1. Cool Dog Ball and Microbrew Review. Friday, January 27, 2012, Helena Civic Center, Helena, MT.  This annual fundraiser for the Race to the Sky dog sled race has been going on for as long as I can remember.  I even helped pour beer at the first one back in the mid-90s.  More than 30 craft brews from Montana and the northwest will be featured along with entrees and appetizers from Helena's Bert & Ernie's and Chili O'Brien's Catering. The event begins at 6:00 p.m. and continues until 11:30 p.m.

Music is provided by the father/daughter combo of blues' great Johnny and Destiny Rawls.Tickets are limited to 1,500 and are available at Bert & Ernie's, Topper's Cellar, The Overland Express, Staggering Ox, The Man Stores and the office of Downtown Helena Office. They are $18 in advance.

2. Black Star Barter/Whitefish Winter Carnival.  Saturday, February 4, 2012, Whitefish, MT.  The annual Black Star Barter takes place right after the Whitefish Winter Carnival Parade from 5 to 7 p.m. in front of the Great Northern Brewing Co. The Black Start Barter is an event where contestants barter to win a year's supply of Black Star Beer (52 cases.)  Contestants must register their submissions between 11 a.m. and 4:30 p.m.  For more information, head to Great Northern's website.

Following the Black Start Barter, Great Northern Brewing Co. will celebrate it's 17th Anniversary.  Brewmaster Joe Barberis has brewed an Anniversary Black Lager which Great Northern describes as "a smooth brew with light roastiness and noble hop aroma."

3. Bigfork Brewfest. Saturday, February 25, 2012, Bigfork, MT.  The 3rd annual Bigfork Brewfest takes over a portion of Electric Avenue with music, food and great craft beer from 3 to 7 p.m.  Tickets are $20 in advance. The weather for the first one was in the low 40s.  Last year's was a tad colder, reaching the single digits. What will this year bring?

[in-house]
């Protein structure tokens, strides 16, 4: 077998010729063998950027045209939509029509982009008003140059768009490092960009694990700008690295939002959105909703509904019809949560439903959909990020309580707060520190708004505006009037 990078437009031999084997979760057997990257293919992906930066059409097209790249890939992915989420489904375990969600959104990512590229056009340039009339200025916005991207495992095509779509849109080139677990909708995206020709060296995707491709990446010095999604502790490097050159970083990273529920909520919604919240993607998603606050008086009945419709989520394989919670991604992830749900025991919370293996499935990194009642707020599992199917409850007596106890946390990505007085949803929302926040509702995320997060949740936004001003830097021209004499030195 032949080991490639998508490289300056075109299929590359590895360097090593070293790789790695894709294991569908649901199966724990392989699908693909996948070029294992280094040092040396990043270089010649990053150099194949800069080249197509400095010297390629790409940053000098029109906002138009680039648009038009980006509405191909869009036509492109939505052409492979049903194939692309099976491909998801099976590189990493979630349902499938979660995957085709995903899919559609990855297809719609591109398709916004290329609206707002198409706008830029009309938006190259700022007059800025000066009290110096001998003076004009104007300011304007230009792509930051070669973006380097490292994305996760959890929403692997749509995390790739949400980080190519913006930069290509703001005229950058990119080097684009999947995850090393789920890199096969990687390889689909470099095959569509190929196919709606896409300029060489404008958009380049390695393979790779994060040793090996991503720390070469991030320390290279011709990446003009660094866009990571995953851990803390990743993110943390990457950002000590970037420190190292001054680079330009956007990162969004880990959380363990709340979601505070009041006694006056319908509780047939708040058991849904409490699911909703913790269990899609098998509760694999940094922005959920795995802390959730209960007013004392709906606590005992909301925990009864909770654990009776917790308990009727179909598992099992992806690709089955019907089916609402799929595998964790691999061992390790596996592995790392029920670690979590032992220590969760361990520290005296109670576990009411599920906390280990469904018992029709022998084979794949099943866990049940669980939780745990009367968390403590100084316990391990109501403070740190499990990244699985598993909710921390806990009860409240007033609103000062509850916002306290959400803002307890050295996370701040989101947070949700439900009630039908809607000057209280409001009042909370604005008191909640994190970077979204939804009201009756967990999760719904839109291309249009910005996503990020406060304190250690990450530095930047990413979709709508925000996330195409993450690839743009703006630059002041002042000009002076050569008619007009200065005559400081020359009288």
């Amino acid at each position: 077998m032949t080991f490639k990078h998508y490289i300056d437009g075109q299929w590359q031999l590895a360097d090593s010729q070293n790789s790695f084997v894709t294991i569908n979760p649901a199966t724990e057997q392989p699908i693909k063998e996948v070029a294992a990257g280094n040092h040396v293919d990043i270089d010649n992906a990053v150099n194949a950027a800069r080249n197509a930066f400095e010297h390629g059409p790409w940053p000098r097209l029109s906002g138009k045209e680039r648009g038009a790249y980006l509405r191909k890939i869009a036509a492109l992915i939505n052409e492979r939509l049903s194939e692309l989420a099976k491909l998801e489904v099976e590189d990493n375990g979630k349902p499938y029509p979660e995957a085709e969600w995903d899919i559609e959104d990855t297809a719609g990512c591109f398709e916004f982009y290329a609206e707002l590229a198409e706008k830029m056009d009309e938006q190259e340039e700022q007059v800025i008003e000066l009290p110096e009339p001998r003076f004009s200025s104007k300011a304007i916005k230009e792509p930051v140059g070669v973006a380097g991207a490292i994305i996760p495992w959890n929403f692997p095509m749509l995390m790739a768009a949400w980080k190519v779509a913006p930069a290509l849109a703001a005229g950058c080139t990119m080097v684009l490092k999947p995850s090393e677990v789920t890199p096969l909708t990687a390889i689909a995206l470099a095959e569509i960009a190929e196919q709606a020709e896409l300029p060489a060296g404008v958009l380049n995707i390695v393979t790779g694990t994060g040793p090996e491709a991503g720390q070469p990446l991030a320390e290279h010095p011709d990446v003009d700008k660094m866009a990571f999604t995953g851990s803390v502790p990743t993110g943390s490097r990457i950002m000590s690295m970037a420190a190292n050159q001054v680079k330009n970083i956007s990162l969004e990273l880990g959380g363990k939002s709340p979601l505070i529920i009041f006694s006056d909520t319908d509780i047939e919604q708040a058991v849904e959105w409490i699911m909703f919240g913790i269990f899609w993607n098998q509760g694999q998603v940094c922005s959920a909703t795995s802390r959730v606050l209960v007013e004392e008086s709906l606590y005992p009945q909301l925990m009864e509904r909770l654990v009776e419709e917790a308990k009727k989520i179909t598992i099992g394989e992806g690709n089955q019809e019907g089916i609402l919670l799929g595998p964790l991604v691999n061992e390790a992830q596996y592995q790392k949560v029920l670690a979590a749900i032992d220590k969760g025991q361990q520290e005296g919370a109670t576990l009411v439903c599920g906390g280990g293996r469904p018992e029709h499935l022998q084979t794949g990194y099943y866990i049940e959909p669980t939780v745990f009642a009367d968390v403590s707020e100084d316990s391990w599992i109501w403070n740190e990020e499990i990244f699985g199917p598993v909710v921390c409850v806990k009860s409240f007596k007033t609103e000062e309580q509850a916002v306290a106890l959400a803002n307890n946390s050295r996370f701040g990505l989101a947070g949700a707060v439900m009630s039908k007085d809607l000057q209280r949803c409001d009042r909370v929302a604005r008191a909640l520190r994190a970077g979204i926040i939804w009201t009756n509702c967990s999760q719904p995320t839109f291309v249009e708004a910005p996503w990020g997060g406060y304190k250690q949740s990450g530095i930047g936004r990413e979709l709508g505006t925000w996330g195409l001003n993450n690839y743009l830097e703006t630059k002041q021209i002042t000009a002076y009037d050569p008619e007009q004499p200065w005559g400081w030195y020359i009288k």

4. SNOW Bus Brewfest. Saturday, March 3, 2012, Whitefish Mountain Resort, Whitefish, MT. Tickets are $20 in advance and $25 on the day of the event.

Rumor has it that another Missoula Winter Brewfest is in the works and scheduled for February 11, 2012.  Hopefully confirmation and additional information will arrive soon.

Tuesday, January 3, 2012

It's 2012: Time for More Craft Beer

2011 was a great year for craft beer in Montana and beyond.  While overall beer sales were down across the country, craft beer continues to capture more of the market.  There's no question the "buy local" movement is alive and well in the craft beer industry. With more than 1700 craft breweries in the US (and 30 in Montana) the choices continue to expand. I love trying new brews where ever I go and 2012 should be a banner year.

I thought about doing a post full of predictions for the craft beer industry, but I really have no idea.  Black IPAs were the biggest trend two years ago and continue to be hot (thankfully).  In 2011, it seems no style of beer was safe from belgian style yeast experiments, often with very good results.  Sour beers are gaining much traction and it's a safe bet we'll see much from these creative styles in 2012.  Care to weigh in on your predictions for 2012?  Leave a comment and we'll discuss.

I'll leave you with one of my favorite beer pics yet. It's a Kettlehouse Brewing Co. Brick and Mortar Imperial Porter which I shot on a rare sunny, winter day in Missoula.